jlc is good at compact and evocative descriptions of places: his london streets are very often real streets he’s accurately portraying, and i imagine his countrysides are too (it’s not a part of the UK i know); but he’s also good at letting the sense of the space be a felt manifestation of the encounter — the strength of the main part of the smiley-prideaux scene is that it’s the first (and last) point in the book where things feel almost open-ended, so that you judge that prideaux chooses to spill

9 Sept 4:08pm: adding: it’s not just that everyone’s equal outdoors — whereas indoors is always indoors somewhere, a building structure unavoidably embedded in an extant power structure — but that prideaux the sporty man of action is more than smiley’s equal here, and both know it, and placing himself here is the gesture of total vulnerability by which smiley elicits prideaux’s trust

10 Sept 10:42am: anyway, the prideaux hilltop debrief:

it comes in three sections, first the circus where control laid out the operation, last the various cells where, operation blown up in everyone’s face, hajek aka ellis aka prideaux tried to screen as much/ many as possible for as long as possible, before he was (inevitably) broken; and in the middle, one of the climactic passages in a book full of wary spies moving through dangerous places: a seemingly utterly english agent rendering himself effectively invisible in czech streets stiff with watchers who know he’s there

once again the sense of place is ever-present: jlc’s tradecraft is, in effect, to heighten a character’s watchfulness by a kind of transferred descriptionalism — as if his own gift for conjuring up locale swiftly and effectively is a manifestation of the character’s heightened observational level… to be told you’re a “watcher” is a compliment of the highest order, so naturally jlc allows the reader to get to share this quality, or to feel they’re sharing it

prideaux is described, physically, as “crooked” and even “fanged” — as a jaggedly palpable, noisy presence in the world — yet (like smiley) his deep gift is to become invisible in plain sight; invisible, moreover, to his professional peers/foes when they’re most expecting it… this middle passage of his tale is a guide to this, a guide to the superb level of detailed observation and anticipation it requires… and, also i think, to underscore that the core being of this seemingly brusque military sporty type is an uttertly gentle quietness: watchfulness is the centre of his being (ditto smiley; ditto smiley’s little child phantom bill roach)

there’s a weird passage early on, put in the mouth of lacon and thus easily overlooked as point-missing blather: lacon raises the notion that “method is morality” and then projects onto smiley the assumption that smiley can’t and won’t accept this idea.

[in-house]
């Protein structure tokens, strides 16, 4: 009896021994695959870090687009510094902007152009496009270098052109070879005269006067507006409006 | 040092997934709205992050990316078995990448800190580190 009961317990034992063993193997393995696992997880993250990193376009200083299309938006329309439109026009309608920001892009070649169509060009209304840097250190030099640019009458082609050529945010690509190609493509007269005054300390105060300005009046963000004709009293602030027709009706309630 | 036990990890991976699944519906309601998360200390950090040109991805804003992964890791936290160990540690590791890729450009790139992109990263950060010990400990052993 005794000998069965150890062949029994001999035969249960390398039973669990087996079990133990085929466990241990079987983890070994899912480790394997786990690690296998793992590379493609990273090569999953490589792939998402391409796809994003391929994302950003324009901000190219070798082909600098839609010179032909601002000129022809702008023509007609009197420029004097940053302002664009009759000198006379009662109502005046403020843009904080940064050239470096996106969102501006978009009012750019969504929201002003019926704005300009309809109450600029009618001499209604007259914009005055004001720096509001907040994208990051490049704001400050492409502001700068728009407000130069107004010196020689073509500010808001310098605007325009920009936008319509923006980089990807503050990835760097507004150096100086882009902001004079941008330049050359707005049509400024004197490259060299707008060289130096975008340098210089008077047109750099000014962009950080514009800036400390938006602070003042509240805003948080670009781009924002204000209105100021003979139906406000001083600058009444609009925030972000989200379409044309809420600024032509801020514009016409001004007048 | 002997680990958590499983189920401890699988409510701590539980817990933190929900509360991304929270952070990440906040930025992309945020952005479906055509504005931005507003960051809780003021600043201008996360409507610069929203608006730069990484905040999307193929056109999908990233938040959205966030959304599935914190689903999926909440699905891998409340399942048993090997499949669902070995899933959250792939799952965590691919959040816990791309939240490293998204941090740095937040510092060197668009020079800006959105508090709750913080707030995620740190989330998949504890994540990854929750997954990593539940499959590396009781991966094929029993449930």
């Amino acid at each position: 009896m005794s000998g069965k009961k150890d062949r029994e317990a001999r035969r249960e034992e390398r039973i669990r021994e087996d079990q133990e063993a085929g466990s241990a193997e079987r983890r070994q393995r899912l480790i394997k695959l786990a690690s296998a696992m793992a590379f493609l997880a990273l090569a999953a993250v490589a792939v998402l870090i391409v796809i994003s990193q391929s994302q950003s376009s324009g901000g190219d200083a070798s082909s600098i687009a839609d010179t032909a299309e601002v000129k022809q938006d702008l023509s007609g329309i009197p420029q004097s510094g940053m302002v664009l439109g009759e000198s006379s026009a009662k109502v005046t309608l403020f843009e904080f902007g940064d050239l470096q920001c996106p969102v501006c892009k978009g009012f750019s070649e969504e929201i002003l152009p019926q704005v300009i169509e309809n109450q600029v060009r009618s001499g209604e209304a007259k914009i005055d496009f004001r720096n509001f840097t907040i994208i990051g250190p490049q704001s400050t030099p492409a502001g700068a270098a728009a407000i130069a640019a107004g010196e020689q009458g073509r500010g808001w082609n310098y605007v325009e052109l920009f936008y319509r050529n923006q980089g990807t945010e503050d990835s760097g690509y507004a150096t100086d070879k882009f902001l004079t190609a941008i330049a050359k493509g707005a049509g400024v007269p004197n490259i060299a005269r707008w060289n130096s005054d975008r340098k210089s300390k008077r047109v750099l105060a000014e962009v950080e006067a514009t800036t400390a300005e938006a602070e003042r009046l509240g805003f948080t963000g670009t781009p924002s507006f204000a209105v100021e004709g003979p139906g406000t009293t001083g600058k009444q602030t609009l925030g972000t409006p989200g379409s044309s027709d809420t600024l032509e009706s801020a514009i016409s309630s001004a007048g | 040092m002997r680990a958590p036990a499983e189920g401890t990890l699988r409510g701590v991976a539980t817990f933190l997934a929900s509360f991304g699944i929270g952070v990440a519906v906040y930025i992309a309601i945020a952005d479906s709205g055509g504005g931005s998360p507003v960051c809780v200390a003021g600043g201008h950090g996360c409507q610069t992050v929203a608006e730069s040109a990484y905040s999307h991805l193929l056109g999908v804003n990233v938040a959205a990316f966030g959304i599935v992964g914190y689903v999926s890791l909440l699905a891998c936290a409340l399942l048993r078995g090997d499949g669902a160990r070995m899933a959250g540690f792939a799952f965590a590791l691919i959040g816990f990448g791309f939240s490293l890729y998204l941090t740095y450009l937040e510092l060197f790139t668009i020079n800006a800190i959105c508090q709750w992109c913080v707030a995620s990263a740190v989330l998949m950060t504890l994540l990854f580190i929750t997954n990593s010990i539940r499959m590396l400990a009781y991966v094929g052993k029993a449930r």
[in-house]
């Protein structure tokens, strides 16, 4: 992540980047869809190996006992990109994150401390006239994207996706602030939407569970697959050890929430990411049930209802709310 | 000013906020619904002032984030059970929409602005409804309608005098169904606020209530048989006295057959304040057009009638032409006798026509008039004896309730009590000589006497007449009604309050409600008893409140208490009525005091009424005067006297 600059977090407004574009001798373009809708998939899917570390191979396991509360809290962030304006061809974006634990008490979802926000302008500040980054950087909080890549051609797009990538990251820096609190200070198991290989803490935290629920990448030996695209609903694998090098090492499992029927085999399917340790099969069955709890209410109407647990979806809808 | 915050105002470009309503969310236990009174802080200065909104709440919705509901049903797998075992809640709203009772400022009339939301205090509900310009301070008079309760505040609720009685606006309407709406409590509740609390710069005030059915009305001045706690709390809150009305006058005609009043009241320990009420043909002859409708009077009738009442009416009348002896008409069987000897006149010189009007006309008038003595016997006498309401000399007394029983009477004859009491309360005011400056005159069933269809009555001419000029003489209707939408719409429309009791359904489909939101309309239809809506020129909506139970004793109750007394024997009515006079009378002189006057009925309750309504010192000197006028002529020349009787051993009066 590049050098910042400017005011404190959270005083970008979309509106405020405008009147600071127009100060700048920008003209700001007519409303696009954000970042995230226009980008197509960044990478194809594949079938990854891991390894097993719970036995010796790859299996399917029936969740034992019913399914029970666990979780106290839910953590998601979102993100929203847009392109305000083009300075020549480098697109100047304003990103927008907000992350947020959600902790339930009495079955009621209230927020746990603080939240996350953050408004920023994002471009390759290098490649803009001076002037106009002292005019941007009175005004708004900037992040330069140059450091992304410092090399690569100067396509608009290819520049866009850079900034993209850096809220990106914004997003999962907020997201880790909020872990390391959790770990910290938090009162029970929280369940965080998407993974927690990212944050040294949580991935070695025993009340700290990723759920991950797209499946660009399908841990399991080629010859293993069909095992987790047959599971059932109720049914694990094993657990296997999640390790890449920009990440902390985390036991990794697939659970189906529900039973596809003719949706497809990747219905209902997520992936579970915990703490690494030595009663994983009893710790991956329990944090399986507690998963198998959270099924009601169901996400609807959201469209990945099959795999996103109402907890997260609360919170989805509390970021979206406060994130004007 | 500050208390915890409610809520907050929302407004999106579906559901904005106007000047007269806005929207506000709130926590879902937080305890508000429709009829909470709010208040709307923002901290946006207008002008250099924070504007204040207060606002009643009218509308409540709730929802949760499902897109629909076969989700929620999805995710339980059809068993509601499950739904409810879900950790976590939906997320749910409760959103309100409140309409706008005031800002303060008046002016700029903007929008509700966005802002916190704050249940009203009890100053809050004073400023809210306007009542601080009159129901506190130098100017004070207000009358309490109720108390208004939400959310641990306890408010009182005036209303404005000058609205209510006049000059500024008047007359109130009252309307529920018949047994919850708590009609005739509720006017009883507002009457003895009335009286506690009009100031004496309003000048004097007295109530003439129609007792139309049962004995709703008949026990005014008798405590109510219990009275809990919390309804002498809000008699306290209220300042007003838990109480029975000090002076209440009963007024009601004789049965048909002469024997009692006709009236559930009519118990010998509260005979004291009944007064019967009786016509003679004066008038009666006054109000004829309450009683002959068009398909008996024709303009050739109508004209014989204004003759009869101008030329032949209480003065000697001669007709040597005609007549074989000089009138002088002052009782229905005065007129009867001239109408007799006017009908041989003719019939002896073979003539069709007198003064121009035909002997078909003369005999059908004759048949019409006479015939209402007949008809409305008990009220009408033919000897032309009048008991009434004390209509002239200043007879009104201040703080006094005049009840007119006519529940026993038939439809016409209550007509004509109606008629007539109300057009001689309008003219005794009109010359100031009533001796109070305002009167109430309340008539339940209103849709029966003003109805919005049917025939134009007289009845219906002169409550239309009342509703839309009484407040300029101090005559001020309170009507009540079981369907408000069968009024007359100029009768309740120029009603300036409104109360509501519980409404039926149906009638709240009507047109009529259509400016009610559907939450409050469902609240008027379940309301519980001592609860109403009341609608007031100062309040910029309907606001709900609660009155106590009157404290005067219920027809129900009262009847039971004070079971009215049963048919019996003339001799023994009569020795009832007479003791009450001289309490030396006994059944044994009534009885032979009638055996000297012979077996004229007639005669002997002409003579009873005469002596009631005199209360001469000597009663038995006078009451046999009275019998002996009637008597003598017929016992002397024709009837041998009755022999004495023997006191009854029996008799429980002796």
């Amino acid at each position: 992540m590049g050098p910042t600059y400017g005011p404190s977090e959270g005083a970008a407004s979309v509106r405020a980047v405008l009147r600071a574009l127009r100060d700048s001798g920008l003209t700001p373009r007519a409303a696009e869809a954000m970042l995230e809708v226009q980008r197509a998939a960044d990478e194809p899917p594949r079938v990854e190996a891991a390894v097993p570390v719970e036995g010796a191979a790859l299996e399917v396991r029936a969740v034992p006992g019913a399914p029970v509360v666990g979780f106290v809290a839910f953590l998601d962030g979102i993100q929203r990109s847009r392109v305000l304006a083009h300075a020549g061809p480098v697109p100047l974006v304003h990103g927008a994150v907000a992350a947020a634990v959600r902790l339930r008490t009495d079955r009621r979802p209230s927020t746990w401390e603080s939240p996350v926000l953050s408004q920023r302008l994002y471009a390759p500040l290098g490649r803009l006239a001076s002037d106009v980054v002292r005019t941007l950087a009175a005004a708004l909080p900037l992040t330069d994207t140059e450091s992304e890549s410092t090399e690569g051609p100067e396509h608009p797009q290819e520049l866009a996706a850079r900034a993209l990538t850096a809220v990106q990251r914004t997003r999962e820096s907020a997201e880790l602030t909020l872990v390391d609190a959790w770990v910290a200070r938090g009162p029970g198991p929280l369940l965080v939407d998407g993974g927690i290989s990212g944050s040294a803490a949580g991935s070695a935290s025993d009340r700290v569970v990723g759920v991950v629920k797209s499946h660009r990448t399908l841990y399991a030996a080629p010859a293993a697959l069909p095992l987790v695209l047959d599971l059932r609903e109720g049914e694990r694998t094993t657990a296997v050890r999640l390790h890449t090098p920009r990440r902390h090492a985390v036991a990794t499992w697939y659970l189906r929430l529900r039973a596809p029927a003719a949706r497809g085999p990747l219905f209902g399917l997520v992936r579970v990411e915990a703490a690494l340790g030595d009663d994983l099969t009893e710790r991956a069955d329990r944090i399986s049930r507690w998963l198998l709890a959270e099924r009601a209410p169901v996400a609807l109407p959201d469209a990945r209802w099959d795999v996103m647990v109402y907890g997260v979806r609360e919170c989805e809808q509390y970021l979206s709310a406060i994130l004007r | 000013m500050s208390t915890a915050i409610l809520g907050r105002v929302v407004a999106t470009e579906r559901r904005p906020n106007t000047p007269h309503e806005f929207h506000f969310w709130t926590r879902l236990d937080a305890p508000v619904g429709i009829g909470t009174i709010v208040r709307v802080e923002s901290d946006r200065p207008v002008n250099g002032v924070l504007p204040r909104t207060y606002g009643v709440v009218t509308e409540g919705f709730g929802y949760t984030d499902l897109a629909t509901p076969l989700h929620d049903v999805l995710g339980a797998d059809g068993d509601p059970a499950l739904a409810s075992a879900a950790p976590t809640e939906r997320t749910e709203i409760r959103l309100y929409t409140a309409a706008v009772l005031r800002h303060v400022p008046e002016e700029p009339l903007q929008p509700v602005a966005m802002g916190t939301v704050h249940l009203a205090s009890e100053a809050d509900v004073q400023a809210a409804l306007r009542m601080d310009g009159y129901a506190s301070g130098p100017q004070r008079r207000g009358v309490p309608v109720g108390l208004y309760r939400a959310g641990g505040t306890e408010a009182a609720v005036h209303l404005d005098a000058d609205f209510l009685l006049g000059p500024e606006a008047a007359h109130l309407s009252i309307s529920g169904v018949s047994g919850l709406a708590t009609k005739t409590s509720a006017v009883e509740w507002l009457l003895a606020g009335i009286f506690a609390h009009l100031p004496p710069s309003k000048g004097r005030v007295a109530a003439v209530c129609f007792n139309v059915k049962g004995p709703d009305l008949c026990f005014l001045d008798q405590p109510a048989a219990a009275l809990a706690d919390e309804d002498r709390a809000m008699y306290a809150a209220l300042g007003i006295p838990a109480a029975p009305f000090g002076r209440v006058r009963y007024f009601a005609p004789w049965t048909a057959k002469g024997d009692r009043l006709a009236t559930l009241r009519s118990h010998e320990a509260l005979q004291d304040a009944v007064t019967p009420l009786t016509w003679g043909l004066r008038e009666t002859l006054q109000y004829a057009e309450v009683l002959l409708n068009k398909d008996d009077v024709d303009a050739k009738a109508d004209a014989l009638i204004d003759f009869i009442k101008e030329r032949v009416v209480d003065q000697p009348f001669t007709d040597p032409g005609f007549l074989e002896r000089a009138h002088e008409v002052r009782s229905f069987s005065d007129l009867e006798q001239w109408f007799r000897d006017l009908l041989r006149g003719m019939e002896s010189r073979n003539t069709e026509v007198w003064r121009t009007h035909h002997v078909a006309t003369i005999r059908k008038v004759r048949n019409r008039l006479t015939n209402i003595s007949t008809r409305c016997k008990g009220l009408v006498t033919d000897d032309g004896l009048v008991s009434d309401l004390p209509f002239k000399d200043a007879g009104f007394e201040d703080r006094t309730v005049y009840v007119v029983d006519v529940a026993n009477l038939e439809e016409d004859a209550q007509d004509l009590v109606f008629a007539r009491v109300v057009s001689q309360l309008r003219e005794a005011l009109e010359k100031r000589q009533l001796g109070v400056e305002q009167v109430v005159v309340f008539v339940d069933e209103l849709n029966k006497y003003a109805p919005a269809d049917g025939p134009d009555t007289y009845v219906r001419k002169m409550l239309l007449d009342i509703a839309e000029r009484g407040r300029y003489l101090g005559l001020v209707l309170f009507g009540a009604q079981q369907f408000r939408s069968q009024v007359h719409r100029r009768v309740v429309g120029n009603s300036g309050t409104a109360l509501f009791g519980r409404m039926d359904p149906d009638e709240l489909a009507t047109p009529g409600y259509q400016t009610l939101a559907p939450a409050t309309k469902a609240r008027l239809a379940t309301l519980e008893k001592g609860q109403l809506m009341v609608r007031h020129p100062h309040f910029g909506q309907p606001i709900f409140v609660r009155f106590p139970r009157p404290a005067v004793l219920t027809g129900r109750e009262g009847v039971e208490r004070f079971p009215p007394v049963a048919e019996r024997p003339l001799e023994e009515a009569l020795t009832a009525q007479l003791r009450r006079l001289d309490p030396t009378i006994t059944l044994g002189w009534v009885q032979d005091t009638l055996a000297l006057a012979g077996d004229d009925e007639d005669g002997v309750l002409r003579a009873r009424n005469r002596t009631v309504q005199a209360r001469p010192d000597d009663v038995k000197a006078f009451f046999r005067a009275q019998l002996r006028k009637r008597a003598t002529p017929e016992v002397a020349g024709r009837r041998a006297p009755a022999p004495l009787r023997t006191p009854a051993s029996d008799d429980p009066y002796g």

well, for starters it’s an ambiguous formation: and it’s easy to just assume — this is lacon speaking, for one thing — that’s merely the situational ethos of the high-end civil service (“i do my job to the best of my ability, to aid my political masters, through every change of government: hence even if they’re utterly in the wrong, i can be in the right”)

but it might also mean “your morality emerges from the method you choose” (as contrast smiley’s interrogation technique from the evil soviet one: smiley deploys far less thumping, if not none, and no electronic probes, hence is “better”, as far as moralists are concerned)

and there’s a third meaning, much subtler and in a sense subversive, i think, of the book’s stated sense of good and evil (which does function as an argument between these first two readings): this is the notion that to be true to your method (your technique, your skill, your craft, the still zen of your art blah blah) is to be true to the world

and in this central passage — when prideaux is being the best street agent in the book so far — he is truer to the world than any of the botched or confused reasons why his operation has been set in place (by control, or though the deceived control by the mole, or by the clashing forces of world history, or what have you: every other level is botch, compared to prideaux in the middle passage of Operation Testify, its failure notwithstanding)

the point is, i don’t think jlc dares put his trust in this reading: whether this is cause or consequence, he’s just not that strong a writer — he’s a writer with strengths, and with flaws, and the flaws always muscle back in (one of his strengths, though, is that he can often deploy his flaws as masks; just as a good spy — or more to the point a good thriller writer — must be able to)

[i’ve actually finished — the sections following this one are “unputdownable”, his sense of pace and momentum at its best — but i’ll try and pace my blogging in haha homage]

10 Sept 4:46pm: as noted, the prideaux sections sees the backstory and the current story slide into consonant lock-step, which means that everything that follows derives its momentum from (i) waiting for that actual whodunnit reveal, and (ii) events and activity caused by the consonance of backstory and current story, and what it impels people to scurry about doing

so far so ho-hum, this is a spy thriller with a whodunnit theme — the value if you like of what remains of the story is how (ii) can screw around with (i), to make it more than routine poiroteesque grandstanding, the brilliant detective explaining how everything fits and pointing the quiveringly melodramatic finger at hans redacted moleman